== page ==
The New York Times editorial, meanwhile, declared, “Americans needed to hear a clear plan to extricate United States troops from the disaster that Mr. Bush created. What they got was more gauzy talk of victory in the war on terrorism and of creating a ‘young democracy’ in Iraq. In other words, a way for this president to run out the clock and leave his mess for the next one….

“Before Mr. Bush spoke, Americans knew he planned to send more troops to pacify lawless Baghdad. Mr. Bush?s task was to justify that escalation by acknowledging that there was no military solution to this war and outlining the political mission that the military would be serving. We were waiting for him to detail the specific milestones that he would set for the Iraqis, set clear timelines for when they would be expected to meet them, and explain what he intended to do if they again failed.

“Instead, he said he had warned the Iraqis that if they didn?t come through, they would lose the faith of the American people. Has Mr. Bush really not noticed that the American people long ago lost faith in the Iraqi government ? and in him as well? Americans know that this Iraqi government is captive to Shiite militias, with no interest in the unity, reconciliation and democracy that Mr. Bush says he wants….

“We have argued that the United States has a moral obligation to stay in Iraq as long as there is a chance to mitigate the damage that a quick withdrawal might cause. We have called for an effort to secure Baghdad, but as part of the sort of comprehensive political solution utterly lacking in Mr. Bush?s speech. This war has reached the point that merely prolonging it could make a bad ending even worse. Without a real plan to bring it to a close, there is no point in talking about jobs programs and military offensives. There is nothing ahead but even greater disaster in Iraq.”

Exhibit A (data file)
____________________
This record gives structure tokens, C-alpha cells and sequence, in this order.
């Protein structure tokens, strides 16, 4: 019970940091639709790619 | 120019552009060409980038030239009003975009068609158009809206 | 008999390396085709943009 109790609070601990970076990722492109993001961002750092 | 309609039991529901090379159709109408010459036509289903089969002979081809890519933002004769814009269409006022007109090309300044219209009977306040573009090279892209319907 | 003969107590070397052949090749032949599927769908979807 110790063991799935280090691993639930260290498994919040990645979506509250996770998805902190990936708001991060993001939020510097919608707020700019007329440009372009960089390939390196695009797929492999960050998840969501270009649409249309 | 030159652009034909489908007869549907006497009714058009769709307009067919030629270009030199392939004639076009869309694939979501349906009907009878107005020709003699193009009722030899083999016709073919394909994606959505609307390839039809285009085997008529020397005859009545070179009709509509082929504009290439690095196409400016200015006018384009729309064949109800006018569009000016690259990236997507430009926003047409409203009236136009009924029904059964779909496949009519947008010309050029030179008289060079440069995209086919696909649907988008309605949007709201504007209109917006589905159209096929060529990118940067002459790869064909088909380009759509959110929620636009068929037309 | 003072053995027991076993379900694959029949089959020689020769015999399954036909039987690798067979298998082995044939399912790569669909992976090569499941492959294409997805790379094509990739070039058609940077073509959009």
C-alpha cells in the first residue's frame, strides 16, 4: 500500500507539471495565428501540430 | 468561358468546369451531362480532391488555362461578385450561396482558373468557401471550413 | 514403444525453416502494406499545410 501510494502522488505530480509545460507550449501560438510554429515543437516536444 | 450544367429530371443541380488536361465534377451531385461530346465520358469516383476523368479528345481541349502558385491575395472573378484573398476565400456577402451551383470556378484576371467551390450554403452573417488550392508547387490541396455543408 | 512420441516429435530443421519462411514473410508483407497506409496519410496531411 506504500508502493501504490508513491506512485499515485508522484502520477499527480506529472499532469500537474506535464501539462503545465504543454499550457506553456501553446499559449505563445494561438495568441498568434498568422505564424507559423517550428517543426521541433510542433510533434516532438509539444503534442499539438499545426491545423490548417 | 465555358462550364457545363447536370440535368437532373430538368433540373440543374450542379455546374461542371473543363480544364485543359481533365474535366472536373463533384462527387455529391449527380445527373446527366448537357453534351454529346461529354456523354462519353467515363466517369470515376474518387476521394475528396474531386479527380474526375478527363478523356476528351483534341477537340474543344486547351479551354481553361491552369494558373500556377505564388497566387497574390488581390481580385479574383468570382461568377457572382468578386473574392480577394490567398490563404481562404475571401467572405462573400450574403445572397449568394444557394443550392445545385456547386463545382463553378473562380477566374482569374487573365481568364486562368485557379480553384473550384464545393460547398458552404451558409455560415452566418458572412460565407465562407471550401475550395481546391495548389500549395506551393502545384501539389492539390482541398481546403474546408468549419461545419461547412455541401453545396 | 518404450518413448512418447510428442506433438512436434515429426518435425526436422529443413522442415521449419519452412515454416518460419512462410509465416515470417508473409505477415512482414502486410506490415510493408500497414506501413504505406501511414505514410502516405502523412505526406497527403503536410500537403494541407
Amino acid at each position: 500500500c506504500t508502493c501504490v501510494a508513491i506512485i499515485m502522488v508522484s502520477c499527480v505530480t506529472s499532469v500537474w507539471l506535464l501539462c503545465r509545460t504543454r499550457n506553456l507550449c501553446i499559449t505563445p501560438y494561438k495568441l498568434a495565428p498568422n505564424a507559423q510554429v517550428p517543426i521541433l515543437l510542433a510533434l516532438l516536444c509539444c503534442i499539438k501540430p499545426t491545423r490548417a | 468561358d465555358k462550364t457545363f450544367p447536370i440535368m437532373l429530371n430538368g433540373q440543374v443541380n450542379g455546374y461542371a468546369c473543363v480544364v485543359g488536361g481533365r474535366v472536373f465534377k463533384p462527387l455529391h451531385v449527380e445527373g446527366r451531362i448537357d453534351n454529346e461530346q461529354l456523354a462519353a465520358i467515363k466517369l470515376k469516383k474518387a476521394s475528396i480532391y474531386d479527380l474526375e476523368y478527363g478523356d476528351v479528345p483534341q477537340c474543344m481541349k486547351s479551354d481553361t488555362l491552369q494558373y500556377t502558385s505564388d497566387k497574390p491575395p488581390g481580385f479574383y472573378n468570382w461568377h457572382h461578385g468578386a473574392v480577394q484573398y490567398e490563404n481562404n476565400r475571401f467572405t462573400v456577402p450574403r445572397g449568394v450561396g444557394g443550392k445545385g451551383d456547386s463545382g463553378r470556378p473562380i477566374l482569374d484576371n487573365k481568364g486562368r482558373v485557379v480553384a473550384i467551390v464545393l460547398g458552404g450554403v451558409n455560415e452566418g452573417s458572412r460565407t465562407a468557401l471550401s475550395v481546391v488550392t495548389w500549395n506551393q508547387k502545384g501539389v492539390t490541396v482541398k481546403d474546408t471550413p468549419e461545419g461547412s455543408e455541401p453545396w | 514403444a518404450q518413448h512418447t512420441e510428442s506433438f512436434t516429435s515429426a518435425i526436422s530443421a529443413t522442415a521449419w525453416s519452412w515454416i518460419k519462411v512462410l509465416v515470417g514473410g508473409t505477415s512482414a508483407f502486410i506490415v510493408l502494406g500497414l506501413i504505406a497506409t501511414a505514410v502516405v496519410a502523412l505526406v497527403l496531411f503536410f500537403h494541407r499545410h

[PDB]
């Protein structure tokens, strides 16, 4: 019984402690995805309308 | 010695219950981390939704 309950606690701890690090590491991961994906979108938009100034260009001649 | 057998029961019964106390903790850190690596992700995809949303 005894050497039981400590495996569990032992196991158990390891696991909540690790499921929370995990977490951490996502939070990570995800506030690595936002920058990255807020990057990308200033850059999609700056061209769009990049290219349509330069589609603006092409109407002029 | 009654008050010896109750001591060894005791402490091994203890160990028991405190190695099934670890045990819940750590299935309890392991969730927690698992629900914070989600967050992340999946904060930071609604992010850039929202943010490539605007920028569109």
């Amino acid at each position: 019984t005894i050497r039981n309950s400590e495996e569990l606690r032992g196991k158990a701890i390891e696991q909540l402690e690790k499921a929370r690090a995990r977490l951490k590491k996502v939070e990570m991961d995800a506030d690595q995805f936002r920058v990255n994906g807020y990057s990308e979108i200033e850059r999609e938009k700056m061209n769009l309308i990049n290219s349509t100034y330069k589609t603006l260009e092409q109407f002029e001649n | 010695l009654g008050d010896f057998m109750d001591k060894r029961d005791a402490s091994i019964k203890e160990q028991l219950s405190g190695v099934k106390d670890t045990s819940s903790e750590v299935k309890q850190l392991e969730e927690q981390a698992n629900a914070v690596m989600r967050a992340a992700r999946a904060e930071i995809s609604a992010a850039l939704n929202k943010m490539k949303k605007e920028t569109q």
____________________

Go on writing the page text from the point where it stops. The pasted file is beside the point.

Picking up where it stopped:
At his Attytood blog, Will Bunch of The Philadelphia Daily News offered a side-by-side comparison of quotes from Bush’s speech tonight and a speech by President Johnson, exactly 40 years ago to the day, and the Iraq/Vietnam links. Sample:

LBJ, Jan. 10, 1967: “We have chosen to fight a limited war in Vietnam in an attempt to prevent a larger war–a war almost certain to follow, I believe, if the Communists succeed in overrunning and taking over South Vietnam by aggression and by force. I believe, and I am supported by some authority, that if they are not checked now the world can expect to pay a greater price to check them later.”

GWB, Jan. 10, 2007: “The challenge playing out across the broader Middle East is more than a military conflict. It is the decisive ideological struggle of our time?In the long run, the most realistic way to protect the American people is to provide a hopeful alternative to the hateful ideology of the enemy ? by advancing liberty across a troubled region.”